The Italian government appealed, and was eventually joined by 20 other states out of the 47 which form the Council of Europe. (The Vatican was not a party to the appeal, although it made no secret of its support.)
The coalition tapped Joseph Weiler, a New York-based attorney who’s regarded as one of the world’s leading experts on European constitutional law, to make the case. Weiler selected what turned out to be a winning strategy: Taking down the crucifix, he insisted, is no more neutral than leaving it up. Both express a worldview, and the enlightened European position is to tolerate either choice.
The appeal was considered a long shot, given that several of the justices who make up the Grand Chamber of the Court of Human Rights were also part of the initial ruling. Yet by a landslide 15-2 vote, the court last Friday overturned the 2009 decision. The Vatican hailed the result as “historic,” asserting that it recognizes “at a highly authoritative and international juridical level, that the culture of human rights should not be opposed to the religious foundations of European civilization.”
Bottom line: The decision represents a victory for the view that when faced with what seems like incomprehension and hostility, the best response is to make arguments rather than to hurl anathemas. Especially at a time when Benedict XVI has called for a “New Evangelization” in the West -- which sort of presumes an “open door” psychology -- that’s no small thing.
Ecumenically, the most direct beneficiary is the relationship between Catholicism and Orthodoxy.
Scanning the list of nations which joined Italy in the appeal, they include Russia, Greece, Ukraine, Serbia, Austria, Poland, Hungary, Croatia and Slovakia -- basically, the major Orthodox nations of Europe plus the component pieces of the old Habsburg Empire. One way to look at the result, therefore, is as a victory for a Catholic/Orthodox alliance, beating back the continent’s most secularized societies.
Among other things, the result provides new ammunition for moderate Orthodox leaders to justify dialogue with the Catholic Church, against hard-liners who see ecumenism with Rome as an abomination.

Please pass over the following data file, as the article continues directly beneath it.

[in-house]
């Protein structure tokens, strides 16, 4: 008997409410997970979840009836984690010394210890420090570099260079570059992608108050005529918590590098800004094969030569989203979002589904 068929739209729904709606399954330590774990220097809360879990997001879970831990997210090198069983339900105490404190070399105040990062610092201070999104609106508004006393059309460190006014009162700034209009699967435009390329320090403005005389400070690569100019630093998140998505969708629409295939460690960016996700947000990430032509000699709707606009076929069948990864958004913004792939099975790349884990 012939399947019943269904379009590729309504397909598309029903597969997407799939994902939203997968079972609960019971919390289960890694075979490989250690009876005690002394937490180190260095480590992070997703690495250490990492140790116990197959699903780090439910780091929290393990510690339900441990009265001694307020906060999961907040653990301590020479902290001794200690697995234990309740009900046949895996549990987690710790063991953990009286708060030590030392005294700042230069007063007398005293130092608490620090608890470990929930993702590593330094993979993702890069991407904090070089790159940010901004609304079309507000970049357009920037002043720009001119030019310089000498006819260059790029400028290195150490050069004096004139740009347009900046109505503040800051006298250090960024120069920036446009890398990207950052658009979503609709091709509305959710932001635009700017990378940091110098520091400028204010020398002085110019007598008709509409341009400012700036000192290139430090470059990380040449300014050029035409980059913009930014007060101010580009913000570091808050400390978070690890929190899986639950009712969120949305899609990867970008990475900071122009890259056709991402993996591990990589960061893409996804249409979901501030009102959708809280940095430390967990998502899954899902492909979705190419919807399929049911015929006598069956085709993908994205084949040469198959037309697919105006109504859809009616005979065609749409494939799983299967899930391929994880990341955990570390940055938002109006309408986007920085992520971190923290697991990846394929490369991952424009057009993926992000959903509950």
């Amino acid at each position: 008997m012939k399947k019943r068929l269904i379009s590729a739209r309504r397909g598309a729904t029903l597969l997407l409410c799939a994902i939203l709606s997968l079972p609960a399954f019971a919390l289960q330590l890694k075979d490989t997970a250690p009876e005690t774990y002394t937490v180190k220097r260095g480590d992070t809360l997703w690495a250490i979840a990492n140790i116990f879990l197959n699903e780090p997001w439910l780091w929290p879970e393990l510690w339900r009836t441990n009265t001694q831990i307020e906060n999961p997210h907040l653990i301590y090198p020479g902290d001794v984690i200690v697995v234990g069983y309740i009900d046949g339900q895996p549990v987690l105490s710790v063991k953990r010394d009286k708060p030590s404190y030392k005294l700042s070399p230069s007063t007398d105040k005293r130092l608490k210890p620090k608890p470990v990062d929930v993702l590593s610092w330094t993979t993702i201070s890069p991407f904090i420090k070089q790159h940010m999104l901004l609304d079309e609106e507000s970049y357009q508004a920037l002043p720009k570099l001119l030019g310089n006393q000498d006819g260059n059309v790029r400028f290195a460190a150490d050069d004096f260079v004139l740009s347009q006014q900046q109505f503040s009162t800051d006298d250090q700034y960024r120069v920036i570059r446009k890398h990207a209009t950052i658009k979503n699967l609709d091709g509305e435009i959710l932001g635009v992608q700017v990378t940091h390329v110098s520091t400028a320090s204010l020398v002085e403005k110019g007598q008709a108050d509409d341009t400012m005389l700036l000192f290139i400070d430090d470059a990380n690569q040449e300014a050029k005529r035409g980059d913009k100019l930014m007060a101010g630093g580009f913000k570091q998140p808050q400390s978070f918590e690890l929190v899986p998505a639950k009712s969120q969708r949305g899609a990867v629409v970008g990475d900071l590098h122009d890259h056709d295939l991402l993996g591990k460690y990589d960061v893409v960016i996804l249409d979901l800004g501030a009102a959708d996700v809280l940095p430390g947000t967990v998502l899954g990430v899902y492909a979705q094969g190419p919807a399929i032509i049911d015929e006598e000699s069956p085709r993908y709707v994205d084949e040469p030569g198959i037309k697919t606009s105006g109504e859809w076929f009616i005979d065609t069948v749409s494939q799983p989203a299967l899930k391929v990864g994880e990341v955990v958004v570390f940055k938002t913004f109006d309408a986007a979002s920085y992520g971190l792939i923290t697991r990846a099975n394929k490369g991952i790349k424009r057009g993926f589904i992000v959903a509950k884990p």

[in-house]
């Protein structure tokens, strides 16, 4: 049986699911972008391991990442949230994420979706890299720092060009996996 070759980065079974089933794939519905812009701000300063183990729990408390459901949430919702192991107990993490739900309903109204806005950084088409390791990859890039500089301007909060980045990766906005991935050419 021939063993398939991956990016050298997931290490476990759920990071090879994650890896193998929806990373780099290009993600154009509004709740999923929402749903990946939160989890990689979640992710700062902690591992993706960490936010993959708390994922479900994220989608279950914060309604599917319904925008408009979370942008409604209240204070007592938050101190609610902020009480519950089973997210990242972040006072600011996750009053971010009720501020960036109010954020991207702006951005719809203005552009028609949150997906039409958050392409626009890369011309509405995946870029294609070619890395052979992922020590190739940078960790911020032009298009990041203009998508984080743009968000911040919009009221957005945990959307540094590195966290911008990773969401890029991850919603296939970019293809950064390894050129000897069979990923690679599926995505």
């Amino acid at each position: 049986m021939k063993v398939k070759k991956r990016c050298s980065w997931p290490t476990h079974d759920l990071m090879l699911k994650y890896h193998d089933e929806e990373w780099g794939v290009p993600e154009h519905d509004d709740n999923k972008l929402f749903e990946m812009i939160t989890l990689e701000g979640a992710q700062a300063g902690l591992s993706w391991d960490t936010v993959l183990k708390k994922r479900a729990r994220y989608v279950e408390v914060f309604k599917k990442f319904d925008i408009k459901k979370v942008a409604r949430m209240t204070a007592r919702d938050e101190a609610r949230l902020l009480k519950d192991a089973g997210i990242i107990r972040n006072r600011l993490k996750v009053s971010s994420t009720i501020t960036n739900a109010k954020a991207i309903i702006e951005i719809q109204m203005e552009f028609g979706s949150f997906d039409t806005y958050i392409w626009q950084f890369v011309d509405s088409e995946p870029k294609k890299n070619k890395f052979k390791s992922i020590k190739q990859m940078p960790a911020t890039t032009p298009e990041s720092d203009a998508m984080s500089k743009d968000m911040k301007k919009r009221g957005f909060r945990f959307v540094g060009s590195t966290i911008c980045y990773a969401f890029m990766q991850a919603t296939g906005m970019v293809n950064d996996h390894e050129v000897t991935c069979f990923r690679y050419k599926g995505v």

Finally, there’s also an inter-religious dimension. For instance, the ruling has made some Turkish Muslims feel better about their prospects in the EU -- that Europe will perhaps be open to their expressions of Islamic identity too.
Beyond that broad point, the ruling has special implications for Catholic/Jewish relations, for reasons which are mostly biographical. As it happens, Weiler, the lawyer who successfully led the appeal, is an Orthodox Jew.
The sight of Weiler standing in the well of the Grand Chamber of the European Court of Human Rights in his kippah, passionately defending Italy’s right to keep the crucifix on the wall, has got to rank among the more remarkable bits of inter-faith imagery in recent memory. (By the way, video of his oral argument is available on YouTube, and it’s well worth a look.)
Weiler’s celebrated role in the crucifix case, combined with other recent positive developments -- such as Pope Benedict XVI’s statements that Jews are not to blame for the death of Christ, and that Christians shouldn’t be trying to convert them -- provide basis for hope that Catholic/Jewish relations may be entering an extended upswing.
In the abstract, a citadel of European secularism is about the last place most Catholics would expect a favor, yet that’s precisely what the church got last Friday. How big a favor it turns out to be will depend, among other things, on the extent to which Catholics take its lessons to heart.
[John L. Allen Jr. is NCR senior correspondent. He can be reached at firstname.lastname@example.org.]